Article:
Mancroft: The evidence

David Bryant djb122 at y...
Wed Feb 13 23:21:40 GMT 2002

Re. My earlier email. Here are the weights of Mancroft as received at
Taylor's and as despatched, with some commentary

As received 
at Taylor's 1924	After	Removed

1. 6-2-24	6-2-7	0-0-17
2. 6-1-20	6-1-19	0-0-1
3. 6-2-23	6-2-21	0-0-2
4. 7-2-26	7-2-1	0-0-25
5. 8-3-24	8-2-23	0-1-1
6. 9-2-13	9-2-7	0-0-6
7. 11-1-24	11-0-11	0-1-13
8. 14-0-10	13-1-26	0-2-12
9. 19-1-4	18-2-25	0-2-7
10. 21-2-20	20-3-13	0-3-7
11. 28-1-15	27-0-23	1-0-20
12. 40-2-21	37-3-15	2-3-6
6b. 10-0-0	9-3-1	0-0-27

In some cases, the 2nd and 3rd, the differences are so slight that
nothing appears to have been done - presumably these bells had already
lost their canons. In the case of the 6th, the same is probably true and
the difference is due to drilling. The treble, 4th, 5th, 7th, 8th, 9th,
10th and 11th all lost what would be expected where canons were removed
but nothing else done. Likewise, the flat 6th probably had a Doncaster
Head, which would weigh about 27 lbs.

The tenor is far less clear. The amount removed seems a bit too much to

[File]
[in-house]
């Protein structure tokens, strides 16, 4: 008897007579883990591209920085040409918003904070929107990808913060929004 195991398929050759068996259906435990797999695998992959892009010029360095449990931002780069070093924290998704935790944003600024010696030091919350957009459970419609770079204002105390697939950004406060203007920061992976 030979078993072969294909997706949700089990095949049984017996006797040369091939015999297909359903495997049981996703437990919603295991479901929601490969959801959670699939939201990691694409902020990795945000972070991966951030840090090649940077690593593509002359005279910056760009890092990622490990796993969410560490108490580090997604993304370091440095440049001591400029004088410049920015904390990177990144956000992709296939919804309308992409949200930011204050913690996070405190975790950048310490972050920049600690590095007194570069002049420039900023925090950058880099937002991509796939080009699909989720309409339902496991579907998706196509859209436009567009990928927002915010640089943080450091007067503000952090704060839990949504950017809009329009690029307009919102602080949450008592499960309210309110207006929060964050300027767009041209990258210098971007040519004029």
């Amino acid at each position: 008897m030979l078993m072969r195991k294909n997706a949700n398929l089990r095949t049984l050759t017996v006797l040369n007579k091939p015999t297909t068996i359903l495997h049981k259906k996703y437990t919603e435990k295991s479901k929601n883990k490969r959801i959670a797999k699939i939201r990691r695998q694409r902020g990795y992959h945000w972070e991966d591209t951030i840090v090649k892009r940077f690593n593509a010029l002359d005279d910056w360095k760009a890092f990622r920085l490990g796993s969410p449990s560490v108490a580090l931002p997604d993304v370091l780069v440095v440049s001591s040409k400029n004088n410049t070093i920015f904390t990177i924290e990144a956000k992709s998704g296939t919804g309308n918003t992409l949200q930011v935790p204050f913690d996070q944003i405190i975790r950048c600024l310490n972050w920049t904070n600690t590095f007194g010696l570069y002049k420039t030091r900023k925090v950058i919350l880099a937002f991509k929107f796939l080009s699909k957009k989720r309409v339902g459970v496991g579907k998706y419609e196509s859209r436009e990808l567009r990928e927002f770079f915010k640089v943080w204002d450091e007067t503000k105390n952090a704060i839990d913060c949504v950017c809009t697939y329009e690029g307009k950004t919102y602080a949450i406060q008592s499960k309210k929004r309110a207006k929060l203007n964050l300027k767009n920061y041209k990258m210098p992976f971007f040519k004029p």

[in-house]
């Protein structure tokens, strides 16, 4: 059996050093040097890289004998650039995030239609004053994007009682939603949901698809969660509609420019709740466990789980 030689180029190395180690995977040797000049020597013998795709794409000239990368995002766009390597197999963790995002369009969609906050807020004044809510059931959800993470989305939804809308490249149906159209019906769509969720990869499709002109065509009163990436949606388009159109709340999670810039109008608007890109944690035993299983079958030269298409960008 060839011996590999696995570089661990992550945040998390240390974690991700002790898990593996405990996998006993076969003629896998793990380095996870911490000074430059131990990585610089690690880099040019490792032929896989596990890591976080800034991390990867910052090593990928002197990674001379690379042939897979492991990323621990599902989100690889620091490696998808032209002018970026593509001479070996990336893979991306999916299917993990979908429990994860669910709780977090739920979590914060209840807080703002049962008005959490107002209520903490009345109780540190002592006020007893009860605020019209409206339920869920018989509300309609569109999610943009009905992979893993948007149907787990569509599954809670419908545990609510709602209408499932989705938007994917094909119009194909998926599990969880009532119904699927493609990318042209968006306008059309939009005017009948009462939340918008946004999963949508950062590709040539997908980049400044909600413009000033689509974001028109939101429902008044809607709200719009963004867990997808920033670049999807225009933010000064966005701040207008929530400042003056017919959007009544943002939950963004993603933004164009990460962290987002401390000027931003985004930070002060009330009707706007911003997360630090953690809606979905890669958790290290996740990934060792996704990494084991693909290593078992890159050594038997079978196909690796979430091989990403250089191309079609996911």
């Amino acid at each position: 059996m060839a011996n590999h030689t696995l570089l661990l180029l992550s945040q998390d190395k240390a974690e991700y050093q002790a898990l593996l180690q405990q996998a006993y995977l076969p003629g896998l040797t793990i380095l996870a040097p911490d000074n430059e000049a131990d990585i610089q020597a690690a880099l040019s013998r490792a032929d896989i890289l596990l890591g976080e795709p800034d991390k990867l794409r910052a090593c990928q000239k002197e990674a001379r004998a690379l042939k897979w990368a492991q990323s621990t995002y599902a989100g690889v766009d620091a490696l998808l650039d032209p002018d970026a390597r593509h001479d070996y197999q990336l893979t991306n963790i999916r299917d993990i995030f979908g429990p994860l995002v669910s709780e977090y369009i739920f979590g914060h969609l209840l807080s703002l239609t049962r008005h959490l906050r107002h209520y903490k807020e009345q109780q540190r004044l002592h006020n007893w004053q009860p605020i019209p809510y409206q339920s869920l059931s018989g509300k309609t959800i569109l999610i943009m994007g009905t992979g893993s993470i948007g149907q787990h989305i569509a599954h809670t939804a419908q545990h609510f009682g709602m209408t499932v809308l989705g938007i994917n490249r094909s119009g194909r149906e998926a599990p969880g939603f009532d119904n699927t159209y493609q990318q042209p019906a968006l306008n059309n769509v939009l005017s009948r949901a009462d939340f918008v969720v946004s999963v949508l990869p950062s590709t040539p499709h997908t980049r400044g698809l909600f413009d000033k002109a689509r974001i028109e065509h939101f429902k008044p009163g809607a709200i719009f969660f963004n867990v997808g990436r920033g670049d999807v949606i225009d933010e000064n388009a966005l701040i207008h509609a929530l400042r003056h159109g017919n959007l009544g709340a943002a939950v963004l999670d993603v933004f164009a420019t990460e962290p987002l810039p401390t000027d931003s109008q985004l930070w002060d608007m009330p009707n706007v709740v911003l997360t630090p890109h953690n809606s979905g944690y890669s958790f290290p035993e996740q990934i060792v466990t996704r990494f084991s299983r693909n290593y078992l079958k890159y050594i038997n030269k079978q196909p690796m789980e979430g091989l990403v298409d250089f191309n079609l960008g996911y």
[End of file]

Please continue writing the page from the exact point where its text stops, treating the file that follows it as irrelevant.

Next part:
account for canons alone, even on a bell this size. Was it also tuned
slightly, and if so why it and not the others?

Any more to the point, if, as seems proven now I've looked more closely
at the evidence (and to some extent answered my own question!), the
bells were left largely untouched in 1924, why was this? Taylor's are
unlikely to have left them alone by choice, particularly at this date,
so I would think it likely that pressures from the local ringers or
church authorities is most likely the answer. More research, as they
say, is needed! The most obvious place to start is perhaps to look
closely at the tenor for evidence of tuning, and ideally to see the
correspondence between the foundry and the church.


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